This episode covers a debilitating and life-threatening condition that disproportionately affects those in developing countries around the world. Affecting more than 150,000 people annually, Noma is a fatal infection of the face and mouth with the mortality rate approaching more than 90 percent and the morbidity/sequelae are permanently debilitating. Noma is a result of acute necrotizing ulcerative gingivitis (infection of the gums) which can rapidly spread and destroy other facial tissues. This can lead to struggles with eating, talking, and even breathing for affected individuals – if they even survive. Not only does this affect their activities of daily living, but it also affects their social interactions; often becoming shunned or excluded from societies and families due to the severely disfiguring and unpleasant aftermath. Further, the social and economic deprivation and political insecurity are staggering. A simple internet search before this episode will put the condition in context.  Despite the high fatality rate and crippling aftermath, noma is a sorely neglected disease that can be prevented with multidisciplinary treatment. Join us in this episode as we speak with Dr. Bukola Oluyide and Charity Kamau as we discuss Noma as a condition, efforts that are being done to tackle it, and the sociological/anthropological aspects that remain following disease in its many forms.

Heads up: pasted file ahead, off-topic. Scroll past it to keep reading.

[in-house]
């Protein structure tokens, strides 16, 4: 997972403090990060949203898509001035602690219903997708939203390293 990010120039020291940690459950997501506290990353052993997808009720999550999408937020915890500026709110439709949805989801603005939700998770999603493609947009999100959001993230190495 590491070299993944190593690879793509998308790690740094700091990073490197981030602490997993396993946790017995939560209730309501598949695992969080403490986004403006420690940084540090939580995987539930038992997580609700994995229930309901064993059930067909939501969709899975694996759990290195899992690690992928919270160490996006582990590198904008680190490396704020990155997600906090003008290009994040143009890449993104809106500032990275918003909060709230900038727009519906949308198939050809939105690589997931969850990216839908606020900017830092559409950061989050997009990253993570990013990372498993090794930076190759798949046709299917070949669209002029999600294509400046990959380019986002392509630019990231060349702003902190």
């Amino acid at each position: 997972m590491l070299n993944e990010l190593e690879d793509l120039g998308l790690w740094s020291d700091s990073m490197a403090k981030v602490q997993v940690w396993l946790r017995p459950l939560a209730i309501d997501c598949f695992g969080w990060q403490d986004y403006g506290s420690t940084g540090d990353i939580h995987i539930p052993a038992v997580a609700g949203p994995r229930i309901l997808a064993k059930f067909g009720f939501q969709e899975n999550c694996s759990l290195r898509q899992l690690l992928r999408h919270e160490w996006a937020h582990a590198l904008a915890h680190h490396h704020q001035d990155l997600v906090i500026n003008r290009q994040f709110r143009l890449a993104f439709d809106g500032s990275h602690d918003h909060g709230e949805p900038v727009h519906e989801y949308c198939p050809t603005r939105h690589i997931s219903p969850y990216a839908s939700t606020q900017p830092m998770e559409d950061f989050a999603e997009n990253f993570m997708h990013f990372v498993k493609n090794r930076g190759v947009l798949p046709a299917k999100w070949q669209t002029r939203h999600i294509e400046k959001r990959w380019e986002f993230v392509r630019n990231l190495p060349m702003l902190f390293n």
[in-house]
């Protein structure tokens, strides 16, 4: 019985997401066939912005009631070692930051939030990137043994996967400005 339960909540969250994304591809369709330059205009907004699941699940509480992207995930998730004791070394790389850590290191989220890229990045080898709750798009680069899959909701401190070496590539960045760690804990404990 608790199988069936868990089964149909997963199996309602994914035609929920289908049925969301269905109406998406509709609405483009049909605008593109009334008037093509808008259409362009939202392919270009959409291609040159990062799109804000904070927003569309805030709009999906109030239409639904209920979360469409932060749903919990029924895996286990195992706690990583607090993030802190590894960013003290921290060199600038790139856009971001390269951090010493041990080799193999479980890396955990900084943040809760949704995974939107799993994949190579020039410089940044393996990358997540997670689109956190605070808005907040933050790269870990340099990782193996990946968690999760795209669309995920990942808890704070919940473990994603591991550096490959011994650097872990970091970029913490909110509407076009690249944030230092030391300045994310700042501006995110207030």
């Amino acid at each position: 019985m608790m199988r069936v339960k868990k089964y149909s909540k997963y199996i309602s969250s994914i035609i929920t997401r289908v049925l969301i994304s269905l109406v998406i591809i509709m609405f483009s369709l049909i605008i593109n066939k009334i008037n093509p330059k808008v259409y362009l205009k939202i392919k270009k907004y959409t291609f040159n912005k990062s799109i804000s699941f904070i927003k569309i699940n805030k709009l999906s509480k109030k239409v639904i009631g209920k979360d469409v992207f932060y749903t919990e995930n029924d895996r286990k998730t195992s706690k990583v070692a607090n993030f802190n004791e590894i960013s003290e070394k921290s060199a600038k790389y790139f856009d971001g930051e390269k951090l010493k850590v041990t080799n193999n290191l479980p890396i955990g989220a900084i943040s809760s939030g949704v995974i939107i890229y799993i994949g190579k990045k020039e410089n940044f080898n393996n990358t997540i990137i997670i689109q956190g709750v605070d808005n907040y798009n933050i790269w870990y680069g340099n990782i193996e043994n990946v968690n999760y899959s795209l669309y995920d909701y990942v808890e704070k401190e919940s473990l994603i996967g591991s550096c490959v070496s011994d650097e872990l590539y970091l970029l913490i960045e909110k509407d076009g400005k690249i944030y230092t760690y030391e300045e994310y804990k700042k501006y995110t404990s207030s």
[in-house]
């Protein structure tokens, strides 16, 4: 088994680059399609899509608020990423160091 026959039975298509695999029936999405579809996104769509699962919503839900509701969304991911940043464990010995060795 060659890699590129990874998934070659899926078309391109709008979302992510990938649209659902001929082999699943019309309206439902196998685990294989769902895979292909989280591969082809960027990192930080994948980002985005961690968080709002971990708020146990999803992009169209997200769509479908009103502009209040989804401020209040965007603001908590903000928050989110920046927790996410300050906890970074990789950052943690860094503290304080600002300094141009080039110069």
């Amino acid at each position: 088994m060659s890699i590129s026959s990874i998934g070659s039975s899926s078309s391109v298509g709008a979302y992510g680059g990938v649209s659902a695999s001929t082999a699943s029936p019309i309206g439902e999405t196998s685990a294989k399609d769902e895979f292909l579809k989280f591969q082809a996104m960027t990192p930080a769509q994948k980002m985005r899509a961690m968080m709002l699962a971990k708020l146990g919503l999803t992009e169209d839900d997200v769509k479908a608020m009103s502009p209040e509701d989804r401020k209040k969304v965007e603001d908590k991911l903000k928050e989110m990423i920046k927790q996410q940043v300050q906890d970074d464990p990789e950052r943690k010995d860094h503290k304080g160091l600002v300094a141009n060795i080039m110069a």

Dr Bukola “Bukky” Oluyide & Charity Kamau: Noma Children’s Hospital





Noma, Neglected tropical diseases, Multi-modal and multi-disciplinary management, and Social/Anthropological Causes of Disease

Dr Bukola “Bukky” Oluyide is a medical doctor and has been the Deputy Medical Coordinator for Médecins San Frontières (MSF) for more than three years now and has worked in various positions for the past seven years including working in the field as a clinician. She is passionate about helping and ensuring care gets to those who need it the most and working with MSF has facilitated her passion. She is trained in Global Health and Humanitarian Medicine and works with tools in proffering solutions to public health challenges identified in the field. 

She enjoys travelling and has explored a greater percentage of the states in Nigeria and some countries outside Nigeria, she wished to travel around more countries in Africa. Bukola is known for her calm and cool nature under pressure. When she is not working, she is pleased with understanding the intricacies of motherhood which involves trying to comprehend baby talk and children logic.

Charity Kamau has trained as a biomedical scientist. She currently works as a Project Coordinator in Noma Children’s Hospital, one of the few hospitals in the world dedicated to treating Noma disease.  Since starting in this positon, Charity has focused on promoting national surgical teams to take on Noma surgery as well as raising awareness for Noma locally. Prior to this, Charity worked as a laboratory advisor for MSF which involved both strategic and implementation of Laboratory support. Charity is also the reigning champion of The Great Kenyan Bake Off.